Hikizuri Kimono


Kimono literally means “something that is worn” – but there are many types of kimono worn on different occasions.

The basis of the kimono is, of course, the kimono robe itself. There are various kimono patterns and colors to match the seasons, but there is also a stark difference in types of kimono. Impress the locals with your knowledge of kimono!



Furisode (振袖)

Let’s start with the most formal type of kimono, the furisode. The furisode is worn by unmarried women and has sleeves between 100cm- 107cm long. There are actually three different types of furisode with different sleeve lengths; the Kofurisode (小振袖) with short sleeves, the Chu-furisode (中振袖) with medium sleeves and the Ofurisode(大振袖) where the sleeves almost reach the ground. The most common furisode is the Ofurisode.

Kimono Furisode
Furisode Kimono

Hikizuri (引きずり)

Before the Meiji era, Hikizuri kimono was worn by affluent women of high rank. The chances you will see this kimono in public are very slim unless you are in Kyoto or the Asakusa area of Tokyo. Hikizuri means “trailing skirt” and the kimono got this name because of its length. Currently, this type of kimono is mainly worn by geisha, maiko or stage performers of traditional Japanese dance. With modern times, women had more opportunities to leave the house which resulted in the current style that requires folding the extra fabric around the waist.

Tomesode (留袖)

This is the most formal kimono worn by married women. The pattern of a Tomesode is always below the waist and has a beautiful design which sometimes includes gold. It has either 3 or 5 crests, the latter being more formal, and there are color or just black varieties. A Tomesode can be worn at formal events like weddings and tea ceremonies.

Tomesode Kimono
Tomesode Kimono

Houmongi (訪問着)

The literal meaning of Houmongi is “visiting wear”. These are semi-formal kimonos worn by both married and unmarried women. The pattern flows over the shoulder to the seams in the back and is visible on the sleeves and under the waist.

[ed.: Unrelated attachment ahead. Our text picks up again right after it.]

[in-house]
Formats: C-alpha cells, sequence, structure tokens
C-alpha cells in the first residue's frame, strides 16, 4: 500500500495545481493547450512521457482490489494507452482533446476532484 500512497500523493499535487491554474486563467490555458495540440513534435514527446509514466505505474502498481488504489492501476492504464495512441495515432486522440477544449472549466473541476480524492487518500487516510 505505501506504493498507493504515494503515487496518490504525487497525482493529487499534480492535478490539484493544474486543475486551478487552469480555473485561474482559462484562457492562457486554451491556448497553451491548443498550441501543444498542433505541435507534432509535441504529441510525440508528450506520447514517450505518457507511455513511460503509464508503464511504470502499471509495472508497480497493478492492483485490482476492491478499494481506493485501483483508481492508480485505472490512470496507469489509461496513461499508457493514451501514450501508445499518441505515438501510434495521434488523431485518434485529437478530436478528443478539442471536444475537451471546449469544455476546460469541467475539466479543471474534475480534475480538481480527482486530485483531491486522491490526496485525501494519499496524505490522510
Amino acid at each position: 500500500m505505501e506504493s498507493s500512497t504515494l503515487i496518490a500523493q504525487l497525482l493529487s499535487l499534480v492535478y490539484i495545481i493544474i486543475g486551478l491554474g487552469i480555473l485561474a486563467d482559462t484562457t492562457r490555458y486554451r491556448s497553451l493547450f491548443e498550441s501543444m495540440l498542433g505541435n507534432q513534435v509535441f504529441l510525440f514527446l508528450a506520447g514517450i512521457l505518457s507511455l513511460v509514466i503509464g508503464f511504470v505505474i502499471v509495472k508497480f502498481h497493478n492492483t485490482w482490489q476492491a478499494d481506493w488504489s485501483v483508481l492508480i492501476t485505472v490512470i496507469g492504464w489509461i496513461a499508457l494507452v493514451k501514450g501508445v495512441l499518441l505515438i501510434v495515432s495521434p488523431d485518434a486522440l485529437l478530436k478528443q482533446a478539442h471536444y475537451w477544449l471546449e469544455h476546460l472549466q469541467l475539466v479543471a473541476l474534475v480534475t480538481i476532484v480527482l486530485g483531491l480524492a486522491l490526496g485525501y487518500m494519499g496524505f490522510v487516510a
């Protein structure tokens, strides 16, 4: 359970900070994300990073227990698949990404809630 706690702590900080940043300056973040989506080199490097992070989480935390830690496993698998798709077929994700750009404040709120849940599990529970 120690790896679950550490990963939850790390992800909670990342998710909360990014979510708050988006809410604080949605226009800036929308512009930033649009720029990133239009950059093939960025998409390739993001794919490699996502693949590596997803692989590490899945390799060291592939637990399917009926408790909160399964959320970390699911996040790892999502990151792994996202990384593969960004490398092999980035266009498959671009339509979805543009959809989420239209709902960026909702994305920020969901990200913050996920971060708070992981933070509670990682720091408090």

Iro Muji (色無地)

These kimonos have a plain color without any patterns. Their formality depends on the amount of crests on the kimono and there is even a specific kind of Iro Muji kimono for tea ceremonies.

Iromuji Kimono
Iromuji Kimono

Komon (小紋)

This kimono is also known as the casual kimono. They have a repeating pattern that often incorporates vertical stripes. Do not wear this kimono for a formal event! It is suited for a stroll around the town, or small celebrations. This was the most common way to dress before Western clothes became popular in Japan.

Komon Kimono
Komon Kimono

Yukata (浴衣)

This lightweight summer kimono is made of cotton and does not require any special kimono undergarment. It is the most informal but also the most popular kimono in Japan. The yukata is worn during festivals or on a hot day out. Geta, wooden shoes, are worn under this kimono and the obi is tied in a simple way.

Learn more about Yukata.


Wedding kimono

This is a pure white kimono worn by the bride. The official name for the dress is ‘Shiromuki’. The white color of the kimono dates back to the days of the samurai, when a woman would show her submission to the family she was marrying into. Being white, it meant she could easily blend into the family’s colors.

Wedding Kimono
Wedding Kimono

Men’s kimono

We’ve mainly talked about women’s kimono but of course, there are also kimono for men. In the old days men wore kimono every day but in modern times, men’s kimono are not as popular as women’s. Men’s kimono are simpler in construction and the colors are more subdued. The most formal men’s kimono is a combination of a hakama (kimono pants) and Haori (kimono jacket). The most common men’s kimono is simply worn with an obi belt tied around the waist and it is known as kinagashi.

Men`s Kimono
Men`s Kimono (hakama)

And many more…

Kimonos have evolved over time and the rules for wearing one became less strict. Young people make kimonos out of modern fabrics and mix flashy colors with unconventional accessories.

Click here for part 2, where we will take a look at all the different obi styles.

Ninja ID: KansaiKitsune


Ilse Montald
From popular culture to traditional culture, I’ve immersed myself in both. I love writing about tradition, history and sharing fun discoveries. If I’m not outside watching a festival parade I’m leisurely reading manga in kimono.MORE ARTICLES BY THIS WRITERABOUT WATTENTION NINJA


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